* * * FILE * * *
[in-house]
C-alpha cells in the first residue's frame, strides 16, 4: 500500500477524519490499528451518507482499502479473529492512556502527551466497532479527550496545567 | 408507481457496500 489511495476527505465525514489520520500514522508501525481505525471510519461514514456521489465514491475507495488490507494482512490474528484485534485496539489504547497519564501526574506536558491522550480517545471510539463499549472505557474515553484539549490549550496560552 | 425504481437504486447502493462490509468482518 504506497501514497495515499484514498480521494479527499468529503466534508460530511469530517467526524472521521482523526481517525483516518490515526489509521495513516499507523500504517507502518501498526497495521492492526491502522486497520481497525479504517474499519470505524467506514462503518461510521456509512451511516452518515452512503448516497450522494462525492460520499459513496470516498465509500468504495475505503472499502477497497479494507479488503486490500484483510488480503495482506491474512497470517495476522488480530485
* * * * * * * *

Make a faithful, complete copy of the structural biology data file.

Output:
[in-house]
C-alpha cells in the first residue's frame, strides 16, 4: 500500500477524519490499528451518507482499502479473529492512556502527551466497532479527550496545567 | 408507481457496500 489511495476527505465525514489520520500514522508501525481505525471510519461514514456521489465514491475507495488490507494482512490474528484485534485496539489504547497519564501526574506536558491522550480517545471510539463499549472505557474515553484539549490549550496560552 | 425504481437504486447502493462490509468482518 504506497501514497495515499484514498480521494479527499468529503466534508460530511469530517467526524472521521482523526481517525483516518490515526489509521495513516499507523500504517507502518501498526497495521492492526491502522486497520481497525479504517474499519470505524467506514462503518461510521456509512451511516452518515452512503448516497450522494462525492460520499459513496470516498465509500468504495475505503472499502477497497479494507479488503486490500484483510488480503495482506491474512497470517495476522488480530485